The insurance sector has long been due to an overhaul, and this is where the disruptive force of insurtech comes in - one of fintech’s most upwardly mobile subcategories. Accordingly, last year, insurtech in the UK alone attracted £262m in investment, a growth of 60% on 2019, according to Tech Nation. Insurtech’s momentous growth has been captured in a new report by The AI Journal exploring this burgeoning sector. 

What exactly is insurtech?

Put simply, insurtech refers to technological innovations that seek to make insurance cheaper to buy and more efficient to use. In a similar vein to fintech, the large, established institutions have been dipping their toes into insurtech, but it’s the disruptors who are genuinely looking to shake up the status quo, diving into and exploiting those areas that traditionalists have little imperative to explore.

Examples are price comparison sites (one of the earliest forms of insurtech that was eventually snapped up by the insurers it initially sought to disrupt), claims software, customisable policies, or even smart-tech-enabled dynamic policies whose premiums can fluctuate depending on changing circumstances.

The latter, for instance, could use someone’s fitness tracker or smartwatch to monitor fitness levels, thus reducing the premium of a life insurance policy; or track a GPS system that records the location of a car and assesses risk levels accordingly.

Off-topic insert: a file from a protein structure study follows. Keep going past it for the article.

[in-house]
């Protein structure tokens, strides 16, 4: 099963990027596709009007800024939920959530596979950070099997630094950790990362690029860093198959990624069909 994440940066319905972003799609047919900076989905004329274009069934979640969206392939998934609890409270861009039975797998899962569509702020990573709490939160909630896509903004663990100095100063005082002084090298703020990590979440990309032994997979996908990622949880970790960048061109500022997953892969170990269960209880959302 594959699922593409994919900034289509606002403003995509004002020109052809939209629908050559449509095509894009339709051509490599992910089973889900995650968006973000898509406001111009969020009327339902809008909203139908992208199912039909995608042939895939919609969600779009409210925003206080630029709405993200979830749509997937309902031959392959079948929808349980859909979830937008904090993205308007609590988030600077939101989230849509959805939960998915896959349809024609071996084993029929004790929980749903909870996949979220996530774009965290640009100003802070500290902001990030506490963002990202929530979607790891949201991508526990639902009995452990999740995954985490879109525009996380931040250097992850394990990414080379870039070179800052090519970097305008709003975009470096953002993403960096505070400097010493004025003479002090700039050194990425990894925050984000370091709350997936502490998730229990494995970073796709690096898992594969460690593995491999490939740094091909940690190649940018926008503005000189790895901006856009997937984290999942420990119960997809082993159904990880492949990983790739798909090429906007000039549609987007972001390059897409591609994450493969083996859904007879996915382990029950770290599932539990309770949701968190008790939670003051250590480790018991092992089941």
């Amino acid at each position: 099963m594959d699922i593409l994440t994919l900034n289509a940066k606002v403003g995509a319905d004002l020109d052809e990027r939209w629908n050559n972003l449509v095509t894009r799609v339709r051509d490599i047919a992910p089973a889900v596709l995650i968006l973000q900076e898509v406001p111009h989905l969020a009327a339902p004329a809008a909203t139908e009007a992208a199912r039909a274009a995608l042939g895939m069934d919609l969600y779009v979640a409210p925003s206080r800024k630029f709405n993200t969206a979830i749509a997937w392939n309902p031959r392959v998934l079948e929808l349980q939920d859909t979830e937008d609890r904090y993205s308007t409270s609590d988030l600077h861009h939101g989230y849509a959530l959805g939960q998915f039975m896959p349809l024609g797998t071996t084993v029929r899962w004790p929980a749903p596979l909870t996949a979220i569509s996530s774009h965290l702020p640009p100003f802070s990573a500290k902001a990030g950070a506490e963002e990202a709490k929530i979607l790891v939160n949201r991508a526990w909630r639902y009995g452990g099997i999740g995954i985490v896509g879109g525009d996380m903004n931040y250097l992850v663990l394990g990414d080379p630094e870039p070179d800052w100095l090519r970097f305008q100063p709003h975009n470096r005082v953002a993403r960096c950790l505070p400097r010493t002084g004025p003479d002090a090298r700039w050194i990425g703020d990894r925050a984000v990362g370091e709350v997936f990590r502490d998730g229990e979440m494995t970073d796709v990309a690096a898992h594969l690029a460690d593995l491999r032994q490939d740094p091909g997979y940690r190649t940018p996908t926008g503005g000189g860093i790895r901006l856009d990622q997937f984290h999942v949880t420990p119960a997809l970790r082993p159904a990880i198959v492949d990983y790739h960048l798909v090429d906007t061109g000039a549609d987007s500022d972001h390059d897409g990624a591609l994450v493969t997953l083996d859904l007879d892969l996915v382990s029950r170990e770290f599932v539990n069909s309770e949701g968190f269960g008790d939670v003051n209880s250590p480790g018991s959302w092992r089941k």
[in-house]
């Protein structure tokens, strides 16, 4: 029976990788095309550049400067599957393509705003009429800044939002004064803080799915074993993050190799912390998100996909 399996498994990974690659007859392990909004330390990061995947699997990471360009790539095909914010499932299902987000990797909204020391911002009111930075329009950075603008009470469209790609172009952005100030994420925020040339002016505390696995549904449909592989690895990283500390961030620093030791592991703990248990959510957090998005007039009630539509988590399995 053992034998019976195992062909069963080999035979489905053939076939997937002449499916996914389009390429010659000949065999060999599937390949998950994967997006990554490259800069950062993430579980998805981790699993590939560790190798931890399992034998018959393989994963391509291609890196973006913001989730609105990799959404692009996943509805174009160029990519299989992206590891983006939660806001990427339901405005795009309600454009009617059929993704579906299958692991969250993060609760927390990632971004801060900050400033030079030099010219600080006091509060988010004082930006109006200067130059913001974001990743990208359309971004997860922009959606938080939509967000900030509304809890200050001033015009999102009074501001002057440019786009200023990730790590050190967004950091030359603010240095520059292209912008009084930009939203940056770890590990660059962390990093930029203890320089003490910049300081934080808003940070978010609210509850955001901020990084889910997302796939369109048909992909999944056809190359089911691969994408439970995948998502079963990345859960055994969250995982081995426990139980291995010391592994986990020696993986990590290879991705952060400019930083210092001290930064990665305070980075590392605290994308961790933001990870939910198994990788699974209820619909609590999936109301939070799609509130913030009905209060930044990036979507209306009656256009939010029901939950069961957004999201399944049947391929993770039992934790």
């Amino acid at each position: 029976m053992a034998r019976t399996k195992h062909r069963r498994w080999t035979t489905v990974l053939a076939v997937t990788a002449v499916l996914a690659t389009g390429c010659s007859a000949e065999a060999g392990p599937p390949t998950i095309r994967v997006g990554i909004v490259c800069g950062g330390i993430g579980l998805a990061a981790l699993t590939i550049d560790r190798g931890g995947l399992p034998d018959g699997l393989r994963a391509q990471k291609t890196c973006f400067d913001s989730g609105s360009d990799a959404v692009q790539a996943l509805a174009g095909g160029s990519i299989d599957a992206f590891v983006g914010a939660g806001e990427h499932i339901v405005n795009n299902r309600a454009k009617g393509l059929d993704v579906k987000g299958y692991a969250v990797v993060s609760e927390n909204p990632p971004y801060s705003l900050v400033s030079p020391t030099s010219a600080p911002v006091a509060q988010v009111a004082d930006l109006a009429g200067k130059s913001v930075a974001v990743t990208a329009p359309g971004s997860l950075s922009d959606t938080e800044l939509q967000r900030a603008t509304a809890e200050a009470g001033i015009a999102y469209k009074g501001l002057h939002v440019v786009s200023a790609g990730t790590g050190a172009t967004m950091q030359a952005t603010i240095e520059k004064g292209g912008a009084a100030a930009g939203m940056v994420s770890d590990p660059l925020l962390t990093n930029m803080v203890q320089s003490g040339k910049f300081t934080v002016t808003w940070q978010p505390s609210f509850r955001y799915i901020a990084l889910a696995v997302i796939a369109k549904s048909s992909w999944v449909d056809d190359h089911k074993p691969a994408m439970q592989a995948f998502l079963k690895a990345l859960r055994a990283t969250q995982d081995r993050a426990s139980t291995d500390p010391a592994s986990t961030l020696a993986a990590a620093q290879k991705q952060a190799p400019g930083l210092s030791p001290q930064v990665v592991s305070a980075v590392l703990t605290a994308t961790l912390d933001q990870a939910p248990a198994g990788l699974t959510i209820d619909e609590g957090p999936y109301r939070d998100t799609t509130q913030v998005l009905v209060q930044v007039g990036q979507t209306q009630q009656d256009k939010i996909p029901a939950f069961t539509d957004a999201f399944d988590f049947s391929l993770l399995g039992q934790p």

Most consumers tend to shop around for their insurance needs and perhaps end up buying their contents insurance with one provider, their car insurance with someone else, and their pet insurance with yet another underwriter. Managing all these different policies, with their varying renewal dates and payment terms can be complex. This has led to the increase in apps that pull everything together.

More prosaically, insurtechs are developing AI that uses machine learning to act as an insurance broker, eliminating the need for a human intermediary and therefore offering more cost-effective and impartial advice.

Insurtechs and risk

But there are some obstacles in the way of insurtech’s continued evolution.

Insurance companies are averse to risk. Understandably so, as at the crux of the industry is the role of the actuary, whose job it is to analyse and measure the probability and risk of future events. So it’s little wonder that there’s a reluctance among the traditional players to welcome the disruption that insurtech brings.

Insurance is heavily regulated, a minefield of legality and labyrinthine jurisdiction, which means the idea of shaking it up can be anathema. And why would they, when their old-school business models are working perfectly fine?

There’s an understandable nervousness and unwillingness to work with startups, who themselves need to work with the bigger firms in order to underwrite risk.

While it seems like a catch-22 situation, there is growing, if cautious, interest from insurance companies, who can see the benefits of insurance with a friendlier face, innovative solutions, and a competitive edge through differentiation. As that tentativeness dissipates, the growth of insurtech will gather even more momentum.

Tom Allen's analysis is based on the findings of a new report on the fintech and insurtech industries produced by The AI Journal